Can you learn a language in your sleep? We found you may be able to pick up some words

From Aldous Huxley’s Brave New World to Dexter’s Laboratory cartoon series, sleep-learning has been a recurring theme in fiction. The idea that we can learn while asleep has fascinated many, but whether it is sheer fantasy or scientifically possible has long remained a mystery.

Now, thanks to neuroimaging, we know that the brain is far from inactive while we sleep and continually reacts to information from the world around it. But can it really memorize this information and retain it once we are awake?

In fact, we have known for close to a decade that the brain is capable of taking in new information during sleep, as first evidenced in experiments on tone and odor associations.

Individuals who wished to quit smoking, for instance, have been found to reduce their consumption by 35% when the scent of tobacco is presented to them during sleep in association with unpleasant scents of rotten fish.

We thus set out to understand whether the brain was capable of more complex learning processes, such as those involved in foreign language acquisition. Together with Sid Kouider at the École Normale Supérieure (ENS)—Paris Science et Lettres (PSL), and Maxime Elbaz and Damien Léger of the Paris Hospitals Public Trust (AP-HP) Hôtel-Dieu, we designed a protocol for learning the meaning of Japanese words while asleep. Our research is available in Frontiers in Neuroscience

Learn Japanese while you sleep

The Japanese language has a relatively simple structure with a limited number of possible syllable units. For example, the word neko, meaning “cat”, comprises two units: ne and ko. It does not contain a complex tone system like other East Asian languages, and presents a somewhat similar phonology to that of French or English.

However, word meaning is often very distant from French or English. As such, Japanese was the ideal language for the experiment, since the subjects’ ears would be able to distinguish its sounds easily, but the words would generally be meaningless to them.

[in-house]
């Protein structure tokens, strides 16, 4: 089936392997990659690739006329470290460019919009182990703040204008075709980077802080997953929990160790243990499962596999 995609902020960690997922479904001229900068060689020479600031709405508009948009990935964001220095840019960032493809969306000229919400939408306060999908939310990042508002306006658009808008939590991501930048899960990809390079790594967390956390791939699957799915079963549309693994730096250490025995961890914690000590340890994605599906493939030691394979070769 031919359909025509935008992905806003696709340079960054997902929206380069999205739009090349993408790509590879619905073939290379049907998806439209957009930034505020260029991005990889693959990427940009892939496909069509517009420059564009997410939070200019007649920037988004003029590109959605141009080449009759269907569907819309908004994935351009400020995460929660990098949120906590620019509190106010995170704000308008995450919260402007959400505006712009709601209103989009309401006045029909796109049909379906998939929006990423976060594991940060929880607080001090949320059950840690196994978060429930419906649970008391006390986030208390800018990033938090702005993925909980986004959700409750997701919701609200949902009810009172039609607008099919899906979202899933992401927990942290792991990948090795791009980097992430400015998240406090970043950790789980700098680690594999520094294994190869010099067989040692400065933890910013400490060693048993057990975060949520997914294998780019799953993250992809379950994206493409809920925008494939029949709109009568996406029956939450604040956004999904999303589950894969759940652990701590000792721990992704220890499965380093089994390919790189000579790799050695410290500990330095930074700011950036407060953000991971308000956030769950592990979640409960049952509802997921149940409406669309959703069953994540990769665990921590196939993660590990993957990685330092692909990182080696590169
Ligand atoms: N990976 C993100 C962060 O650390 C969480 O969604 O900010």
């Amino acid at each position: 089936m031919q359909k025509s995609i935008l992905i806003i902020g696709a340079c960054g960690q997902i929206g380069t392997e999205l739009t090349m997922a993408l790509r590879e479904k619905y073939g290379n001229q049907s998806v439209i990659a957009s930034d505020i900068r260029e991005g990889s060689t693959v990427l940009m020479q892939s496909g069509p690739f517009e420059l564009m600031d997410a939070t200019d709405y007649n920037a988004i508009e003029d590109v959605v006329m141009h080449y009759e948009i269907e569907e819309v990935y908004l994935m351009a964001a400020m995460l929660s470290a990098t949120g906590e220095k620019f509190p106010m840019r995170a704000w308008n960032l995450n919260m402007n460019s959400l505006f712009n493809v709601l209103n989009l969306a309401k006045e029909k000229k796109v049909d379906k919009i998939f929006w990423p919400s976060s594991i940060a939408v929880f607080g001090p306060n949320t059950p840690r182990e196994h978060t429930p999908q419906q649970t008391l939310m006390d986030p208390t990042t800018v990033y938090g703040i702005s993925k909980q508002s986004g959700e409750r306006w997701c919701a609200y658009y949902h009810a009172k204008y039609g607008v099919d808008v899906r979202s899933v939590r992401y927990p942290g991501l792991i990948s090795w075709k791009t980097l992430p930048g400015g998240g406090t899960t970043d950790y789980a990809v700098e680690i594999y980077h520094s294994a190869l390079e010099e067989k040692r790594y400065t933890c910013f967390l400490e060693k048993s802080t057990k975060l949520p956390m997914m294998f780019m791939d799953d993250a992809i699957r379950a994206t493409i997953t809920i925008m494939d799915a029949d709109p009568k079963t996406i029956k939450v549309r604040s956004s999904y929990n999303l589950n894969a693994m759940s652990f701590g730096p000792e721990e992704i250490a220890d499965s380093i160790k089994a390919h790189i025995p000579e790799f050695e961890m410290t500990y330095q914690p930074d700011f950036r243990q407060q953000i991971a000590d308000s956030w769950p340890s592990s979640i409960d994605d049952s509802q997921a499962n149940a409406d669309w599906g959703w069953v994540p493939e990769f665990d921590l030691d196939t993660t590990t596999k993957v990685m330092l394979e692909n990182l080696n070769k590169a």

After designing our experiment, we recruited 22 healthy adults who had no prior knowledge of Japanese or other related East Asian languages. As shown in the illustration below, we first presented them with pairs of sounds and images while they were awake, such as a dog with a barking sound. Then, while the subjects were sleeping, we played the sound together with the corresponding term in Japanese.

For example, the barking sound would be played along with the word inu, meaning “dog”. The following morning, we asked the subjects to pick between two images to find the matching word in Japanese. Here, the word inu would be shown along with the image of a dog and the image of an unrelated word that was played while the subject slept, for example, a bell.

We observed that the individuals’ ability to match the image to the corresponding Japanese word was based on skill rather than luck. We also asked them if they had chosen at random or answered with a certain degree of confidence. This confidence parameter remained low regardless of whether a correct or incorrect answer was given, thus proving that sleep-learning is implicit, indicating that people are unaware of the information they learn while asleep.

Slow waves predict sleep learning

The most interesting findings from this experiment revealed what actually goes on during sleep. Using electrocardiography (ECG), a technique that records electrical activity on the brain’s surface, we were able to predict which words would be remembered when the subjects awoke.

This was because remembered words generated more slow waves than forgotten ones. Brain waves are electrical impulses measuring brain activity and slow waves appear when brains are in deep sleep. Our results, as well as a recent publication showing that slow waves predicted when subjects memorized the relative size of the objects presented in a study, confirm their significant role in sleep-learning.

So, the sleeping brain can learn new words and associate them with a meaning. This learning process can even be observed in brainwaves during sleep. But is this type of learning useful? And is everyone capable of it? We are as yet unaware whether sleep-learning can bear long-term results and whether it depends upon individual differences in memory capacity.

We carried out the same protocol while the subjects were awake with ten times fewer repetitions than the sleep experiment. While awake, subjects were found to learn five times more efficiently than when asleep, while also reporting higher confidence for learned words compared to forgotten words. The slow, implicit learning we perform while asleep differs greatly from the quick, explicit learning of our waking hours.

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